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Inflation over 100%? It’s the reality in Argentina, where daily life is a struggle

Woman selling food staples at a table in Buenos Aires
A woman working for the Argentine social movement Dignity serves a customer at a table offering food staples at lower prices than those in supermarkets.
(Natacha Pisarenko / Associated Press)
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Jesica Fernández used to join seven family members every weekend for a large beef barbecue. But the meat is no longer on the menu, and now she and her family are more likely to eat spaghetti or chicken wings.

In beef-loving Argentina, barbecues happen only on birthdays or special occasions nowadays, Fernández said.

Fernández, 31, is among millions of Argentines struggling to make ends meet as the country’s annual inflation rate clocked in at 102.5% in February, the first time it has reached triple digits since 1991.

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Fernández was shopping recently at a market sponsored by the Lomas de Zamora municipality, about 15 miles from Buenos Aires, where businesses offer basic goods at lower prices in exchange for free retail space.

“We buy less beef and we buy fewer things. In reality, you can’t give yourself the luxuries that you could before,” Fernández said,

Argentina’s Indec statistics agency said this week that consumer prices increased 6.6% in February from the previous month, a higher number than expected, on top of years of double-digit annual inflation over the last decade. Food prices were among those that increased the most in February, rising 9.8% from January, in part because of a punishing drought that has pushed prices of meat and other goods higher.

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“The situation is very difficult, and every day it gets worse,” said Daisy Choque Guevara, 42.

Mabel Espinosa, 37, was walking around the market with her 10-day-old baby, Gael, hoping to find deals to buy enough food for herself, her husband and six children.

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“The money isn’t enough for anything,” Espinosa said. “Barbecues? Forget about it.”

President Alberto Fernández has been struggling to put the brakes on the country’s soaring inflation rate, which will undoubtedly be a key issue in the presidential election set for October.

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Argentines have long suffered major bouts of inflation worse than in other countries because of the government’s penchant for printing money to finance spending. That trend accelerated during the COVID-19 pandemic, while a sharp depreciation of the local currency also pushed prices higher.

Fernández’s center-left administration has tried to rein in the spiraling costs through price controls that have largely failed. Much of the opposition says Argentina needs a broader stabilization plan that includes a sharp decrease in government spending.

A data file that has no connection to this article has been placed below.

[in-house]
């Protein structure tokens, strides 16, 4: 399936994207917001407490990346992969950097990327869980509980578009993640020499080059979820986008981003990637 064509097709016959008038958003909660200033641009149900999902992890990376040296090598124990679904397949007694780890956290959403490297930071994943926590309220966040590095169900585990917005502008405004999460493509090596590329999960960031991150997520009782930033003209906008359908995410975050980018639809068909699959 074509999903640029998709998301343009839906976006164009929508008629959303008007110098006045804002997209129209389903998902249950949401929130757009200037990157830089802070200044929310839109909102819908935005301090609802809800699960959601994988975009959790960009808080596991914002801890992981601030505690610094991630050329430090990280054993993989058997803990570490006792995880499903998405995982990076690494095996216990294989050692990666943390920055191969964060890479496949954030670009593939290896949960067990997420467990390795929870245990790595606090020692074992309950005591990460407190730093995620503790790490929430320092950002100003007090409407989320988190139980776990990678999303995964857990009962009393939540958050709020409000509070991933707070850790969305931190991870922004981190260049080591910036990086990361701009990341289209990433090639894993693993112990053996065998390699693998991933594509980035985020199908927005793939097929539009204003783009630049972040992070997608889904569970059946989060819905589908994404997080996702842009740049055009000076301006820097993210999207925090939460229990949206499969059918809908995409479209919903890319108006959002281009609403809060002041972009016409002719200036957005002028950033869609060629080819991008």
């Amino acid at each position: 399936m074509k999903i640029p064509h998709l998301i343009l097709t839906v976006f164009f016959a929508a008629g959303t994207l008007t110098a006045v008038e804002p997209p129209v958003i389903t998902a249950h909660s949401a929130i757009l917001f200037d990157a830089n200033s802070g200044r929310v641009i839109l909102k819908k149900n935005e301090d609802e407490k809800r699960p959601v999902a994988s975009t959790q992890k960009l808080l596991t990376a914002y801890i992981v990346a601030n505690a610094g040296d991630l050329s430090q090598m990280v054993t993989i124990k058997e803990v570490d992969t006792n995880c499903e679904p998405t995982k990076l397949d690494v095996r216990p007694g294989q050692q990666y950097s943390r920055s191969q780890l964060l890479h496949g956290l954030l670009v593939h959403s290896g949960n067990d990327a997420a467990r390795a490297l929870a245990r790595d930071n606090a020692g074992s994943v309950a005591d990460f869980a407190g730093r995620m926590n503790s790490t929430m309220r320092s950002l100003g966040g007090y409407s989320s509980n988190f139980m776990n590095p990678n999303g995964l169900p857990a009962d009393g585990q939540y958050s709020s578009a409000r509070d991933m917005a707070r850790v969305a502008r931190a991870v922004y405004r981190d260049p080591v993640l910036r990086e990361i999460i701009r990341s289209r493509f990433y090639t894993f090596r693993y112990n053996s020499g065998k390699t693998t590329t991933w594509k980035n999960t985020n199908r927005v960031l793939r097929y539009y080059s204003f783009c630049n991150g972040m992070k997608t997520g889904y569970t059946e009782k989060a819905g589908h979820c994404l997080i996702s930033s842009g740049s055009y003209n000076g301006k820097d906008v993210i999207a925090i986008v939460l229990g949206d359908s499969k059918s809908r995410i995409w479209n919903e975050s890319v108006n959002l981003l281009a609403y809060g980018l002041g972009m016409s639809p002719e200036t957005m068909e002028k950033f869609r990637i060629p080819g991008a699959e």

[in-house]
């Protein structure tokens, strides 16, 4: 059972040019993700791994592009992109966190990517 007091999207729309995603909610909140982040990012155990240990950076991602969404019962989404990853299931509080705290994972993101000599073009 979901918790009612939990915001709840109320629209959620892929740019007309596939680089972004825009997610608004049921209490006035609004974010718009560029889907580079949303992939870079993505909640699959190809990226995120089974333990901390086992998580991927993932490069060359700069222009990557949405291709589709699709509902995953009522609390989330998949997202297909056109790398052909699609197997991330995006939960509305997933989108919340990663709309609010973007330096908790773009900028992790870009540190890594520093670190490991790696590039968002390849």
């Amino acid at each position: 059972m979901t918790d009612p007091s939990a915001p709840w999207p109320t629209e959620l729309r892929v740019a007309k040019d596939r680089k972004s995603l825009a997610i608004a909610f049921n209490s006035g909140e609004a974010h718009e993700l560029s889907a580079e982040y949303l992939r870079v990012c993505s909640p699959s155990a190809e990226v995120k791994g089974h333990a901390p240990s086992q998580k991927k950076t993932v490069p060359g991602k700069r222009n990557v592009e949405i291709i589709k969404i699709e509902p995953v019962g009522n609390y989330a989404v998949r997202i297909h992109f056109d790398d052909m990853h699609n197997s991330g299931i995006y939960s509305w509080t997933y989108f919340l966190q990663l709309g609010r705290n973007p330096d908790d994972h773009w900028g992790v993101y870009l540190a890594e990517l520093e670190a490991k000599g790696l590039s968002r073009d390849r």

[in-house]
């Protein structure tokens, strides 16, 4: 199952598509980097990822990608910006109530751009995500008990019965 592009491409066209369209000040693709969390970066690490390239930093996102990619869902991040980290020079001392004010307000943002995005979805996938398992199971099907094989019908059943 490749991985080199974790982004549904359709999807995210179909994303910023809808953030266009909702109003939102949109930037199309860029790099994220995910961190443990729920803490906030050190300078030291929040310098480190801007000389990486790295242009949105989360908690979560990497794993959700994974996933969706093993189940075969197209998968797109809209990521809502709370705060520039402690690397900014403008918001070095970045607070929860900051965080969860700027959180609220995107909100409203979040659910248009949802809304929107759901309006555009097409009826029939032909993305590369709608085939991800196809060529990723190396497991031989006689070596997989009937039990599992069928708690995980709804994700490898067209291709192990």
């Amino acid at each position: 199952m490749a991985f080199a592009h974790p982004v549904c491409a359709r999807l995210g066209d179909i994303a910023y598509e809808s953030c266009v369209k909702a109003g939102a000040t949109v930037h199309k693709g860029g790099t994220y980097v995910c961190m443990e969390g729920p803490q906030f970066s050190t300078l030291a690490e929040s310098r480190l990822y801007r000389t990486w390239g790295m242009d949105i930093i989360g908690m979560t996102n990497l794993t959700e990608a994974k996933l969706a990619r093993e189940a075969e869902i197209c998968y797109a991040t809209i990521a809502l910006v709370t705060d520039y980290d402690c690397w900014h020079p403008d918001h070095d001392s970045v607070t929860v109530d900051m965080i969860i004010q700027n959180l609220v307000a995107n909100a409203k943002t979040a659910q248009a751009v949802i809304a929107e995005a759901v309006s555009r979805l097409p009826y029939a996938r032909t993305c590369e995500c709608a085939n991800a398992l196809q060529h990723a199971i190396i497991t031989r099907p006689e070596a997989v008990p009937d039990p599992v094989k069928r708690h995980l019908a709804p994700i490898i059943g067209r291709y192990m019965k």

“We obviously think the inflation data is bad, very bad. Plus, it was unexpected,” presidential spokeswoman Gabriela Cerruti said Thursday.

“The government remains firmly committed to controlling prices, controlling inflation, reducing inflation.”

Espinosa, however, is not convinced that things will improve, at least in the short term.

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“I call it resignation — nothing will change. … Why get angry?” she said. “Today you get something at one price, and tomorrow it will be another price. But it doesn’t matter: You have to pay for it because you need it.”

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People have had to make cuts where they can.

“For example, if I could buy two yogurts before, now I can only buy one,” said Roxana Cabrera, 38. “It’s very difficult to buy now. You have to search for [lower] prices.”

Anything that isn’t absolutely essential is left for a later date.

“I was able to buy clothes before, for example, but not anymore,” Cabrera said. “Now I can only buy food.”

For some, the choices are even more drastic.

“We don’t eat dinner,” said Yanet Nazario, who lives with three of her children and seven grandchildren in an impoverished neighborhood in Buenos Aires. She was buying flour and soap from an improvised stand set up by a cooperative in her neighborhood that sells a few basic goods at lower prices than in the stores.

“There’s a lot of sacrifice now because the money you make isn’t enough. You have to work a lot more. We have to go to soup kitchens,” Nazario said.

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The children in her household get dinner from soup kitchens that now limit their food to only young people because overall demand has become so high.

“We adults only drink a cup of tea” for dinner, Nazario said. “The next day we’ll skip breakfast, and have lunch.”

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